There ended up being an argument. Dr. Glass suggested that RA’s should make it known that we are allies/queer-friendly to our residents. A few ways she suggested one could do this were to put a safe space sticker or sign on your door, share your pronouns in group chats with residents, and/or use inclusive language (i.e. say partner instead of assuming boyfriend). These are all things I do with residents as well as everyone else. Yet an RA challenged Dr. Glass, asking what to do if someone was uncomfortable with sharing their pronouns or that type of language, saying they did not feel comfortable doing those types of things in case a resident didn’t like it. 

I wasn’t sure how I felt about that. I stayed back afterward with Dr. Glass to officially introduce myself. When I mentioned the previous comment from the RA, Dr. Glass chuckled. She considered it to be more catering to the homophobic students, rather than helping the queer residents. I believed her answer to be a good point.

My junior year was more than eventful. I began planning basically all the events for the Pride Alliance. We had new leadership that year, and I wanted to make events happen with queer students. To me, one of the most important things about having the Pride Alliance was doing events and meetups where LGBTQ students could actually meet each other and talk. The queer chat (which is unaffiliated with the actual club) was great, but seeing a human face and having a new friend was even better. Over my two years as the head event planner for the Pride Alliance, I planned about 10-15 events where people got to meet up with each other for the first time. I created friendships and partnerships with the queer student body by doing this, and it is honestly one of my personal biggest achievements. 

In my senior year, I actually became the admin of said queer undergrad chat along with Manny Ehrlich. As admins, our job was to make sure everything seemed chill, that everyone in the chat was having a good time, and of course, interview new applicants for the chat. (If this chat is something you may be interested in, email I was able to find queer students in many ways that you wouldn’t expect, which is always fun. 

For example, as an RA, we help out with check-in for orientation at the beginning of each semester. I wear a baseball shirt that says ‘Res Life’ along with my lanyard with my ID around my neck. My lanyard is colored like a lesbian flag, but it is such a niche flag that really only queer people know it. I met two new queer students at orientation this way, who saw the flag, introduced themselves, and I got to induct new students into the mildly underground queer world at SCW. 

In my senior year (and my second year as an RA), I pushed for the same sensitivity training we had with Dr. Glass previously over and over again. For some reason, it kept getting pushed off. Eventually, midway through the year, all the RAs cozied into the back lounge of the 36 Street dorms to speak to Rabbi Penner, the founder of Kesher Families, “a non-profit focused on providing support to observant Jewish families with a loved one who identifies as LGBTQ+.”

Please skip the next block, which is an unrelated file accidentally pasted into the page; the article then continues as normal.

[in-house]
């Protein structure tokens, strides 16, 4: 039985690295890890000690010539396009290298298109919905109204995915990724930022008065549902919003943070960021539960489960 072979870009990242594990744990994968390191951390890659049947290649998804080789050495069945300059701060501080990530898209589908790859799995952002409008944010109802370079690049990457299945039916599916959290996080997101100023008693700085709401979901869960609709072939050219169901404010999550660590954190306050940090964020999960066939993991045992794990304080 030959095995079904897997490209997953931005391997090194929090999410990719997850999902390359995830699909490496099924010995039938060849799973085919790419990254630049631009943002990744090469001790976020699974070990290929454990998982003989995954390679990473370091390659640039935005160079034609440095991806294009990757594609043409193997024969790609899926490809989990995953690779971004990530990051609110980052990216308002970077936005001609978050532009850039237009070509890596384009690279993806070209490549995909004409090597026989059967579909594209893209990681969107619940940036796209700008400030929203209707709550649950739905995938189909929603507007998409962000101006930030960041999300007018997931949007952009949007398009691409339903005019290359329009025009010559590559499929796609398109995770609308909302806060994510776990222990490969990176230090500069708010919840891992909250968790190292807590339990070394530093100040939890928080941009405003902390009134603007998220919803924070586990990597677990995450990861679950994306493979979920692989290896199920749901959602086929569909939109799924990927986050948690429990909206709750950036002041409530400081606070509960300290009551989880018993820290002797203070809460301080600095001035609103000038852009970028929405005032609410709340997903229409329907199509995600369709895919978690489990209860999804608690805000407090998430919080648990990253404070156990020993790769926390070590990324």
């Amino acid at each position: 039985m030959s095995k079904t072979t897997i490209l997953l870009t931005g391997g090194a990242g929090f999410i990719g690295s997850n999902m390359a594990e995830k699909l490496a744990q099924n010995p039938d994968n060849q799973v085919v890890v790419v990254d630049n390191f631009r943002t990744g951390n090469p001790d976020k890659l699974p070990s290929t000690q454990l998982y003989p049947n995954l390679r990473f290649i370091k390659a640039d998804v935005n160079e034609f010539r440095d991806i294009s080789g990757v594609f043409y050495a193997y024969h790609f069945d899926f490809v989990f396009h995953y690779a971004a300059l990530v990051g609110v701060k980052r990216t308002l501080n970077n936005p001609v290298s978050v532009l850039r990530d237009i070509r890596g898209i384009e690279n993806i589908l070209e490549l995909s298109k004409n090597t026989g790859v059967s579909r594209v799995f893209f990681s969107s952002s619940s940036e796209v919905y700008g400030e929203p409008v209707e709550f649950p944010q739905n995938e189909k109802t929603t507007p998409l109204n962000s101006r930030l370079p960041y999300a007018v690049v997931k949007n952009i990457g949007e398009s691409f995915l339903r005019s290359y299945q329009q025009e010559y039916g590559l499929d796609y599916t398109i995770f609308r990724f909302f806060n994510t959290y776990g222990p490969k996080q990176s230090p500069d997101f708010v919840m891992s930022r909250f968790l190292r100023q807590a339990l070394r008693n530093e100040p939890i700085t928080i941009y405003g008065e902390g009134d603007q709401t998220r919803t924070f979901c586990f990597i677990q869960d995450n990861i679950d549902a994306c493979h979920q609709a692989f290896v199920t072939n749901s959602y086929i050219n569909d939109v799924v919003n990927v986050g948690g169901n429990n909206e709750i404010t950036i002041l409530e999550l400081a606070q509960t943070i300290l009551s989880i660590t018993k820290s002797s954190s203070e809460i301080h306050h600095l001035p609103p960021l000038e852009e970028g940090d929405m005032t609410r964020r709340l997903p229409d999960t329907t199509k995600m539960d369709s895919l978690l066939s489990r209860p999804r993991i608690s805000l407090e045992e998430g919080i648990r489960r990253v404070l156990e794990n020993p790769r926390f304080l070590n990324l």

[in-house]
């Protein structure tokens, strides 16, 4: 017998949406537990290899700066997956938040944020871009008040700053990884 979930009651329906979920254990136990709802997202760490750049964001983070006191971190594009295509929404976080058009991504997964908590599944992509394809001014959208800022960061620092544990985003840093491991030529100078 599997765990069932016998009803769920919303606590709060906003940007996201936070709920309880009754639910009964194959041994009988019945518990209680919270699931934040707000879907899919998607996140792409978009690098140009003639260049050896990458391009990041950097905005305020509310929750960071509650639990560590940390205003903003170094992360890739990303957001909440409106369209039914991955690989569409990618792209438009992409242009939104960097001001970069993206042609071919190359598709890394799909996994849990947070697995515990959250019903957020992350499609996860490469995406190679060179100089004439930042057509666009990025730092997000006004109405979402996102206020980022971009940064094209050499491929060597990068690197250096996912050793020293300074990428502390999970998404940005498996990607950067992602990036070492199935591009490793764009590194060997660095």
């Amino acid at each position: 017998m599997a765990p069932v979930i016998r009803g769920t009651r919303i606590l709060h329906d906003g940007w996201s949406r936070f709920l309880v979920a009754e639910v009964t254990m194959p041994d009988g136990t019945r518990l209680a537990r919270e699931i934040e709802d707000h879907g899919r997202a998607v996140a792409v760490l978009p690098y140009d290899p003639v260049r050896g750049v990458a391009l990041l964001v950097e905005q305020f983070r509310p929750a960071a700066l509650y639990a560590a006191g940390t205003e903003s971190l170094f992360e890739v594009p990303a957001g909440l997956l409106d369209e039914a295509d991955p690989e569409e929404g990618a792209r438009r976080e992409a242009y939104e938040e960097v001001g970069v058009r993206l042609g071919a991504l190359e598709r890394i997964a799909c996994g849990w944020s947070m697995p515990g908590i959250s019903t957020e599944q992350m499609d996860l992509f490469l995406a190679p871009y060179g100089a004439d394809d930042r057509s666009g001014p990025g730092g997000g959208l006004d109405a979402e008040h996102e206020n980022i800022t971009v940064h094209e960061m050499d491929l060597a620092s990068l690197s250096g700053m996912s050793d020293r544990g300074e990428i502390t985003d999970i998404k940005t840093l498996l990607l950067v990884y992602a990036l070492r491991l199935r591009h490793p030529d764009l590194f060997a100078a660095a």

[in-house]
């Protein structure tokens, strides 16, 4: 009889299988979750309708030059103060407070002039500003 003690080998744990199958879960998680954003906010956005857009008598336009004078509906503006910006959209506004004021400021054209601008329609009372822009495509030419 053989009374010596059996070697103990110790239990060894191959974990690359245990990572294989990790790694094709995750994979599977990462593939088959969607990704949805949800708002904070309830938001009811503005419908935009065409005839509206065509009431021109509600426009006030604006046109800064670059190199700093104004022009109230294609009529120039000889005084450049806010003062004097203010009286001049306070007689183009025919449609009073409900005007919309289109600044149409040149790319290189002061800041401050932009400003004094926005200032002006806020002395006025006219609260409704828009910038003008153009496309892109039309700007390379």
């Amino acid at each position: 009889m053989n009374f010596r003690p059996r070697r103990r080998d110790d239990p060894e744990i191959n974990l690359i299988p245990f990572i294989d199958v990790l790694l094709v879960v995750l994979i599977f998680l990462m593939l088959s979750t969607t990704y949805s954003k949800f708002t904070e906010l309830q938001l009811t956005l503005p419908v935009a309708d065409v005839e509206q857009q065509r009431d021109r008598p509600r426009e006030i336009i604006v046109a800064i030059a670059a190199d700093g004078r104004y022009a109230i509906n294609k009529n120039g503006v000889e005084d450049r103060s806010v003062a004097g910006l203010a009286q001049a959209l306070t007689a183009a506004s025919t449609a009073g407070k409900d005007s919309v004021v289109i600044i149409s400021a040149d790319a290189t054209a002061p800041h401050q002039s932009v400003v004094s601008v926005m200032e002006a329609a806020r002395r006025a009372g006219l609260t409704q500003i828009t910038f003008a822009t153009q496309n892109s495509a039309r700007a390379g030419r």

I will never understand why they had Dr. Glass come one year and then Rabbi Penner the next. Instead of giving us actual sensitivity training, Rabbi Penner told us that some of our residents ‘may be gay:’ a shocking revelation. The whole thing was so silly. I did not even feel comfortable enough to share that I was gay, which I normally would do in situations where queer people are ‘mentioned.’ I looked back at old notes – a few things that he said specifically were 1. He explained why gay people feel “the need” to share their sexuality with you 2. He said that most gay people are going to have to accept leading a non-Torah lifestyle 3. It makes sense to feel discomfort if you find out someone is gay, but you should get over that 4. Suggested that to be a halachic gay Jew, you have to practice abstinence or marry someone of the opposite gender. 

Rabbi Penner made me upset because it was clear that the housing team no longer cared about giving us actual LGBTQ sensitivity training when we clearly need it at this school. I spoke to a few fellow RAs about the talk, and some found it incredibly helpful, whereas others found it absolutely ridiculous. I sided with the latter. 

In my junior year, a graduate assistant (GA) suggested that I shouldn’t sit at the Pride Alliance table at the club fair as an RA. I wasn’t sure if it was an actual conflict of interest, but I decided to play it safe. However, in my senior year, I knew the housing team much better and did not care at all. I ended up half sitting at the Pride Alliance table and the YU on Broadway club table, which I was the president of this past year, both of which were vital parts of my YU experience.